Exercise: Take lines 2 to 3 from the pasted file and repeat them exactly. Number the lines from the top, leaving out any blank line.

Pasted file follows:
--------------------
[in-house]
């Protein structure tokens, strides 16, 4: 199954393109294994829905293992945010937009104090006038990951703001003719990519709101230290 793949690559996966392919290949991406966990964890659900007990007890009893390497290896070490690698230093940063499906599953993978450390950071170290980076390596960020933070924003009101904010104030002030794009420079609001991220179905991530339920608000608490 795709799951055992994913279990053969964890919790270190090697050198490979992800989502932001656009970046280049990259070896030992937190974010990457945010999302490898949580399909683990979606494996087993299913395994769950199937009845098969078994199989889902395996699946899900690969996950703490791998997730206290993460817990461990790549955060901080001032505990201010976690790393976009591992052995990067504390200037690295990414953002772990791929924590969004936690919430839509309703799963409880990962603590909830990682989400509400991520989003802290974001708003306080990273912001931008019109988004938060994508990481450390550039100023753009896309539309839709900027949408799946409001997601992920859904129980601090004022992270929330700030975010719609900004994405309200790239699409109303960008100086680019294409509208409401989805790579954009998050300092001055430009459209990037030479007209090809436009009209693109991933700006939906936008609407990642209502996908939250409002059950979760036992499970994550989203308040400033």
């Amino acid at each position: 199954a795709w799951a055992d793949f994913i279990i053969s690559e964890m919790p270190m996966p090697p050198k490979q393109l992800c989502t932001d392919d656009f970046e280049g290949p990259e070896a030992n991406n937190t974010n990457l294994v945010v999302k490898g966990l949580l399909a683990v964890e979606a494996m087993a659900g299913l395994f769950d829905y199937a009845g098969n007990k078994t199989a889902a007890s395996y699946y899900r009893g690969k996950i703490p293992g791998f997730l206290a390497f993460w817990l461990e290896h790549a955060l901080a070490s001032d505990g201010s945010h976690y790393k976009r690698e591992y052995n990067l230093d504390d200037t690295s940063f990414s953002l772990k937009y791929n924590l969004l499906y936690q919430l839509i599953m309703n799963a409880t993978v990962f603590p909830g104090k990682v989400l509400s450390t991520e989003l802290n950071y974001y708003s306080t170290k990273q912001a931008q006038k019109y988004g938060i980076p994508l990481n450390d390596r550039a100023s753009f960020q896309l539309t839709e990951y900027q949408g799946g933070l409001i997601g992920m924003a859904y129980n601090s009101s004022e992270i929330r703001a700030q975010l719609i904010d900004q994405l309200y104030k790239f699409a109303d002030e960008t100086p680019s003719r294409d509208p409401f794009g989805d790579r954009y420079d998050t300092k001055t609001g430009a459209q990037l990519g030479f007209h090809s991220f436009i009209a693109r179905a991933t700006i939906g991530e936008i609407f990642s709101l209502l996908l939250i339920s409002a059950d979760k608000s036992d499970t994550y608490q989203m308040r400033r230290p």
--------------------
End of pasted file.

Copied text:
């Protein structure tokens, strides 16, 4: 199954393109294994829905293992945010937009104090006038990951703001003719990519709101230290 793949690559996966392919290949991406966990964890659900007990007890009893390497290896070490690698230093940063499906599953993978450390950071170290980076390596960020933070924003009101904010104030002030794009420079609001991220179905991530339920608000608490 795709799951055992994913279990053969964890919790270190090697050198490979992800989502932001656009970046280049990259070896030992937190974010990457945010999302490898949580399909683990979606494996087993299913395994769950199937009845098969078994199989889902395996699946899900690969996950703490791998997730206290993460817990461990790549955060901080001032505990201010976690790393976009591992052995990067504390200037690295990414953002772990791929924590969004936690919430839509309703799963409880990962603590909830990682989400509400991520989003802290974001708003306080990273912001931008019109988004938060994508990481450390550039100023753009896309539309839709900027949408799946409001997601992920859904129980601090004022992270929330700030975010719609900004994405309200790239699409109303960008100086680019294409509208409401989805790579954009998050300092001055430009459209990037030479007209090809436009009209693109991933700006939906936008609407990642209502996908939250409002059950979760036992499970994550989203308040400033």
């Amino acid at each position: 199954a795709w799951a055992d793949f994913i279990i053969s690559e964890m919790p270190m996966p090697p050198k490979q393109l992800c989502t932001d392919d656009f970046e280049g290949p990259e070896a030992n991406n937190t974010n990457l294994v945010v999302k490898g966990l949580l399909a683990v964890e979606a494996m087993a659900g299913l395994f769950d829905y199937a009845g098969n007990k078994t199989a889902a007890s395996y699946y899900r009893g690969k996950i703490p293992g791998f997730l206290a390497f993460w817990l461990e290896h790549a955060l901080a070490s001032d505990g201010s945010h976690y790393k976009r690698e591992y052995n990067l230093d504390d200037t690295s940063f990414s953002l772990k937009y791929n924590l969004l499906y936690q919430l839509i599953m309703n799963a409880t993978v990962f603590p909830g104090k990682v989400l509400s450390t991520e989003l802290n950071y974001y708003s306080t170290k990273q912001a931008q006038k019109y988004g938060i980076p994508l990481n450390d390596r550039a100023s753009f960020q896309l539309t839709e990951y900027q949408g799946g933070l409001i997601g992920m924003a859904y129980n601090s009101s004022e992270i929330r703001a700030q975010l719609i904010d900004q994405l309200y104030k790239f699409a109303d002030e960008t100086p680019s003719r294409d509208p409401f794009g989805d790579r954009y420079d998050t300092k001055t609001g430009a459209q990037l990519g030479f007209h090809s991220f436009i009209a693109r179905a991933t700006i939906g991530e936008i609407f990642s709101l209502l996908l939250i339920s409002a059950d979760k608000s036992d499970t994550y608490q989203m308040r400033r230290p």